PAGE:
Constance Demby, whose ethereal music, part of which played on instruments she designed, was much admired by New Age devotees, spiritual seekers and electronica fans, died on March 19 in Pasadena, California. She was 81 years old.
Her son, Joshua Demby, said the cause was complications from a heart attack.
Ms. Demby’s 1986 album “Novus Magnificat: Through the Stargate” was a breakthrough for both her and the genre, selling over 200,000 copies, a substantial figure for this type of music. Pulse magazine named it one of the top three New Age albums of the decade and called it “a historic and comprehensive electronic symphony reminiscent of baroque sacred music with crystalline effects that take you beyond the realm of experience. daily.”
More recently, tracks like “Alleluiah” and “Haven of Peace” from “Sanctum Sanctuorum,” released in 2001, have caught the attention of a new generation of fans, said Jon Birgé, owner of Hearts of Space Records, his label for 20 years.
Mrs. Demby considered sound, when properly harnessed, to have transformative and even healing power.
“Music is an area of consciousness that the listener enters by traveling on a sound beam,” she told Malibu Surfside News in 2010. “It opens the heart.”
Eleni Rose-Collard, her former assistant, saw the effects of Ms Demby’s music on audiences, including those who came to her studio for small-scale house concerts.
“Her home concerts were magical, immersive, calming, profound,” Ms. Rose-Collard said by email. Ms. Rose-Collard herself suffered these effects.
“One of my deepest memories was being there with her while she was composing ‘Novus Magnificat’,” she said. “I was across the room, I fell to my knees, I crawled towards her, I put my head on her knees and I sobbed.
Ms. Demby’s studio was teeming with synthesizers, computer monitors, and various instruments, including one she named Space Bass, which she created in the 1960s when she was an artist in SoHo, making sculptures.
“I brought this 3 meter long mirror-finished steel sheet to the studio and hung it up to start burning it,” she recalls in the 2010 interview – and was transfixed by the sounds emanating from the metal as it flickered. . She added brass and steel rods and other refinements, and the Space Bass was born.
There was also the Whale Sail, another sheet metal creation, as well as a hammered dulcimer that she and famous instrument maker Sam Rizzetta designed specifically to achieve lower notes than a traditional hammered dulcimer can produce.
“It ended up being almost five feet long,” she wrote on her website, “because that low C string required a certain length to get the note. The resonance is such that the sound of a struck string remains in the air for almost 15 seconds. “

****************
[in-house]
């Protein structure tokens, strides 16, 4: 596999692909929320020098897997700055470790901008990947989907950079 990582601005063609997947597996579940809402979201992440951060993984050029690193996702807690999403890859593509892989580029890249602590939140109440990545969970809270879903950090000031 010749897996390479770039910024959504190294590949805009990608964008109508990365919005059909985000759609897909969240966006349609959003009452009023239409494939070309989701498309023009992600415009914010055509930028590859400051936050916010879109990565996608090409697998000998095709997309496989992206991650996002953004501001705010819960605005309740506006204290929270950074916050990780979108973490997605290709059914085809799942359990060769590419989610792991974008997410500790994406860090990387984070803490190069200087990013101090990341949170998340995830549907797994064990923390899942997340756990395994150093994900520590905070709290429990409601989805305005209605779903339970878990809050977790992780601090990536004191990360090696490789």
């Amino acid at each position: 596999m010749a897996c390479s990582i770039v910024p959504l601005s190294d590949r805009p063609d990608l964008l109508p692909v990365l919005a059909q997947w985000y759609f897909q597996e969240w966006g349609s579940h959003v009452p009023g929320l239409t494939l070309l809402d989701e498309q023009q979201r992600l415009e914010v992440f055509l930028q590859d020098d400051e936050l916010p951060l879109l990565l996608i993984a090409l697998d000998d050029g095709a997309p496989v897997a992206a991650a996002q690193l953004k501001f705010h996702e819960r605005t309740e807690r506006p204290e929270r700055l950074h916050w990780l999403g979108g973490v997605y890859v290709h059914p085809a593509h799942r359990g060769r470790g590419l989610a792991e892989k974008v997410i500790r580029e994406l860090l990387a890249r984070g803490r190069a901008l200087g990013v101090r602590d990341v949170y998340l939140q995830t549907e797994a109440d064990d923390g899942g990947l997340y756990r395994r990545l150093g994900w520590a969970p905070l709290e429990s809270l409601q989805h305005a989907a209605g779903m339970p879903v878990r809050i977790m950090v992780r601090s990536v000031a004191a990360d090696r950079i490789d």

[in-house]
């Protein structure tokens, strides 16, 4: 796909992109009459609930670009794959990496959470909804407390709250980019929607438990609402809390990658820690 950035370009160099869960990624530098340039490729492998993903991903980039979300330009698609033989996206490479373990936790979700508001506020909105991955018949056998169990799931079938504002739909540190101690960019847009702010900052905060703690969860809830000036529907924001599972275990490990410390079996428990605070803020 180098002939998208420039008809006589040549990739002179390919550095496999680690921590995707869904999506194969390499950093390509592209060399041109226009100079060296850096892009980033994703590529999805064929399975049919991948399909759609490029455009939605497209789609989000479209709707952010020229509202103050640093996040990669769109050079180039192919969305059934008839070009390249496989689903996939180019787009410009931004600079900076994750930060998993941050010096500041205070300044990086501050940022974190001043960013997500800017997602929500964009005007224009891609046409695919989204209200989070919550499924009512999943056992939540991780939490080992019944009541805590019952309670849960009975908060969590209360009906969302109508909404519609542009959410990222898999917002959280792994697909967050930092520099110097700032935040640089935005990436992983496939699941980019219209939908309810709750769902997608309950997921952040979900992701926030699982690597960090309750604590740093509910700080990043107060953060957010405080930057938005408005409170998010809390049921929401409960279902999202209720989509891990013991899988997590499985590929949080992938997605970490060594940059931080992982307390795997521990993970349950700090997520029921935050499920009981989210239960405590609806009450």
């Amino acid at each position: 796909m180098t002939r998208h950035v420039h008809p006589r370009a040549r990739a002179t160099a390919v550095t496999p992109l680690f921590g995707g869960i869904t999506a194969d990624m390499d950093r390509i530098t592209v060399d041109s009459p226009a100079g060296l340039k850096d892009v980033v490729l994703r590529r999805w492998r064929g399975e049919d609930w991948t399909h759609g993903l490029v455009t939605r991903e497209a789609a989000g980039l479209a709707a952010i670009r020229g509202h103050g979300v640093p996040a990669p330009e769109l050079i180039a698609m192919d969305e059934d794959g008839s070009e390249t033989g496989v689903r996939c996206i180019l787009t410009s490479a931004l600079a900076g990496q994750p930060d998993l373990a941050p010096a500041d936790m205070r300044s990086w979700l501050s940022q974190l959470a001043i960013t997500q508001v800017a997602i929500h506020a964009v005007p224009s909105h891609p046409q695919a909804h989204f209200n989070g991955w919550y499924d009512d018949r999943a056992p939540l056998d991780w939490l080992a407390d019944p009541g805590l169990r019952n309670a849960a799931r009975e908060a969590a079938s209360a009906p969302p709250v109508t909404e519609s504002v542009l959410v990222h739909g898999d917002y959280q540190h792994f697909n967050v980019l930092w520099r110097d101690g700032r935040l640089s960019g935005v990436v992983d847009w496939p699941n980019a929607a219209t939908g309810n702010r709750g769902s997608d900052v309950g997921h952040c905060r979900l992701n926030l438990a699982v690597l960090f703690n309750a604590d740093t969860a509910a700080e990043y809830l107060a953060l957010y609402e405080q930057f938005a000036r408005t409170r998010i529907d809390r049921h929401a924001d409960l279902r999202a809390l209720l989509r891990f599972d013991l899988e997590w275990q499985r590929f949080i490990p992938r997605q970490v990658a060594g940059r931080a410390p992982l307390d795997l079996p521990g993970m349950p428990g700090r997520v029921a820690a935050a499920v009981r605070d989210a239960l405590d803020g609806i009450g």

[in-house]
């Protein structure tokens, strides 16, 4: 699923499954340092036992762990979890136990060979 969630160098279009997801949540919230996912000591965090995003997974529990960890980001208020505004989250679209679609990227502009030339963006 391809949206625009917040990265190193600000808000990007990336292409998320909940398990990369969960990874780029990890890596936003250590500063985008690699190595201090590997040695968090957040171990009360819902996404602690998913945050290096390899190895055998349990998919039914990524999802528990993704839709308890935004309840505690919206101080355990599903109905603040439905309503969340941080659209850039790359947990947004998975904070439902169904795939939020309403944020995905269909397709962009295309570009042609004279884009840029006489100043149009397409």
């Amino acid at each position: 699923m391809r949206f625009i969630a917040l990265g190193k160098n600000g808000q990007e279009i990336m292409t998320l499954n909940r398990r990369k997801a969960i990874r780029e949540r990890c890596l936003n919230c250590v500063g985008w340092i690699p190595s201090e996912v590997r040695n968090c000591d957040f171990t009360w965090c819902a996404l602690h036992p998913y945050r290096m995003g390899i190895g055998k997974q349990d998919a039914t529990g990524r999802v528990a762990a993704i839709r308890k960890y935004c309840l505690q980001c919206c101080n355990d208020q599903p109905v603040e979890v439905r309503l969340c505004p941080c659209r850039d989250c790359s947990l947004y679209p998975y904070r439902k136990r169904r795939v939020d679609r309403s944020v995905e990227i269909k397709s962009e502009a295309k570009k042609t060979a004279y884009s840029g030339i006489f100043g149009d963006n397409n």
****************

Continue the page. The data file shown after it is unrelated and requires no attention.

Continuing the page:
Writer Dave Eggers, a nephew, recalled how his aunt’s albums and artwork brightened up his Chicago youth.
“Every time Connie made a new album, she would send it to us,” he said via email, “and the contrast between our house in many shades of brown and its records and posters, all with ethereal themes and rainbow colors. , was dramatic.
Later he would visit this studio where she made her music.
“Out of place in the Sierra Madre, in a light-flooded front room, the Space Bass emitted sounds of thunder and crashing oceans,” he wrote. “Most of her compositions were from another world – like she was composing the soundtrack of the World to Come.
Constance Mary Eggers was born on May 9, 1939 in Oakland, California. Her father, John, was an advertising manager and her mother, Mary Elizabeth (Kingwell) Eggers, was a housewife.
She grew up in Greenwich, Connecticut. At the age of 8, her mother acquired a grand piano, which sparked Connie’s interest in music.
“I watched her two hands interact,” she said. “In a few days, I was taking piano lessons.”
In the 1960s, she was married to David Demby; The marriage ended in divorce. She spent much of that decade in New York City, where she met musicians including Robert Rutman, who would become well known as a multimedia artist. When Mr. Rutman moved to Maine, so did Ms. Demby and others. Around 1970, she joined him in the Central Maine Power Music Company, a performance group that made much of their music with homemade instruments.
“He gave concerts in various auditoriums,” a local newspaper wrote of the band, “sometimes performing in front of a large, enthusiastic audience, and sometimes in front of a bewildered and resisting handful.”
Ms. Demby lived in Spain for some time before settling in California. She has taken her music all over the world. Mr. Eggers recalled hearing her tell stories of performances at Stonehenge in England and the Pyramids of Giza in Egypt. She has often performed at planetariums and other astronomical facilities, including the Mount Wilson Observatory in California.
His music has been used or sampled in a number of films. Her other albums include “Set Free” (1989), “Aeterna” (1994) and “Spirit Trance” (2004).
His son survives him.
“What Demby likes to do,” Ms. Demby told the Los Angeles Times in 2000, “is play energy and play audiences like one of her instruments.”
Mr Eggers said he spoke to his aunt frequently, most recently a few weeks ago as his health deteriorated.
“Her memory was not good and she couldn’t remember many friends or recent events,” he said. “But she knew his music. She knew everywhere she had played and the name of each composition.
“Out of nowhere, she started talking about paradise,” he added. “I think I’ll be welcome there,” she said. ‘I think they would like the music I made and they will open the doors for me.’ “